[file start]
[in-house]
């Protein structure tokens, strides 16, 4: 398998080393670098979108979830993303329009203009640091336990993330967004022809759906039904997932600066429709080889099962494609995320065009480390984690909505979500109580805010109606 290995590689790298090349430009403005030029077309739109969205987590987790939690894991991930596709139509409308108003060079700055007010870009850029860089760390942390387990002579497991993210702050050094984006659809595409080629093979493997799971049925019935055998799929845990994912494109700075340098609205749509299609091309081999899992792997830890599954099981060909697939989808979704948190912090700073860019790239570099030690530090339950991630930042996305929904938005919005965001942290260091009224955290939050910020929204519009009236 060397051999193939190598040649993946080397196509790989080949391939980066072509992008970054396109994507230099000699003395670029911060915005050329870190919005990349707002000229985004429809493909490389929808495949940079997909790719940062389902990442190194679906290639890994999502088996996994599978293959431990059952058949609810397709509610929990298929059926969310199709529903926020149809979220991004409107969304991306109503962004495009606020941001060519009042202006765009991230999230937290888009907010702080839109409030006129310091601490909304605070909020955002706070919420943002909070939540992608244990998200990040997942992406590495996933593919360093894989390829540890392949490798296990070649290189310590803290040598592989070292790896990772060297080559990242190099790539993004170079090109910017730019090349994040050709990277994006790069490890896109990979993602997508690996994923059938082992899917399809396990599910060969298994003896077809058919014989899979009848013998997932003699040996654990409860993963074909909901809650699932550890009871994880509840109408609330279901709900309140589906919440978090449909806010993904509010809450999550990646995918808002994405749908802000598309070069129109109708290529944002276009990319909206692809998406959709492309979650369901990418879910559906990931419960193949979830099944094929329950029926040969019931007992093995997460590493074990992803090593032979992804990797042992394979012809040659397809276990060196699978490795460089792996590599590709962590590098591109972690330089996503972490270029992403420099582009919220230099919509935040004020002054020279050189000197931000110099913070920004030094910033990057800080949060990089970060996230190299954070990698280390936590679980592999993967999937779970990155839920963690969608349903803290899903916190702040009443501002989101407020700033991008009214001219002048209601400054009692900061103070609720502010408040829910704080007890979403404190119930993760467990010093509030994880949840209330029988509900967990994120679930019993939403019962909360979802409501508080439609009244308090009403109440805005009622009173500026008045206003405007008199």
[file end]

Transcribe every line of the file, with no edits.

[in-house]
């Protein structure tokens, strides 16, 4: 398998080393670098979108979830993303329009203009640091336990993330967004022809759906039904997932600066429709080889099962494609995320065009480390984690909505979500109580805010109606 290995590689790298090349430009403005030029077309739109969205987590987790939690894991991930596709139509409308108003060079700055007010870009850029860089760390942390387990002579497991993210702050050094984006659809595409080629093979493997799971049925019935055998799929845990994912494109700075340098609205749509299609091309081999899992792997830890599954099981060909697939989808979704948190912090700073860019790239570099030690530090339950991630930042996305929904938005919005965001942290260091009224955290939050910020929204519009009236 060397051999193939190598040649993946080397196509790989080949391939980066072509992008970054396109994507230099000699003395670029911060915005050329870190919005990349707002000229985004429809493909490389929808495949940079997909790719940062389902990442190194679906290639890994999502088996996994599978293959431990059952058949609810397709509610929990298929059926969310199709529903926020149809979220991004409107969304991306109503962004495009606020941001060519009042202006765009991230999230937290888009907010702080839109409030006129310091601490909304605070909020955002706070919420943002909070939540992608244990998200990040997942992406590495996933593919360093894989390829540890392949490798296990070649290189310590803290040598592989070292790896990772060297080559990242190099790539993004170079090109910017730019090349994040050709990277994006790069490890896109990979993602997508690996994923059938082992899917399809396990599910060969298994003896077809058919014989899979009848013998997932003699040996654990409860993963074909909901809650699932550890009871994880509840109408609330279901709900309140589906919440978090449909806010993904509010809450999550990646995918808002994405749908802000598309070069129109109708290529944002276009990319909206692809998406959709492309979650369901990418879910559906990931419960193949979830099944094929329950029926040969019931007992093995997460590493074990992803090593032979992804990797042992394979012809040659397809276990060196699978490795460089792996590599590709962590590098591109972690330089996503972490270029992403420099582009919220230099919509935040004020002054020279050189000197931000110099913070920004030094910033990057800080949060990089970060996230190299954070990698280390936590679980592999993967999937779970990155839920963690969608349903803290899903916190702040009443501002989101407020700033991008009214001219002048209601400054009692900061103070609720502010408040829910704080007890979403404190119930993760467990010093509030994880949840209330029988509900967990994120679930019993939403019962909360979802409501508080439609009244308090009403109440805005009622009173500026008045206003405007008199």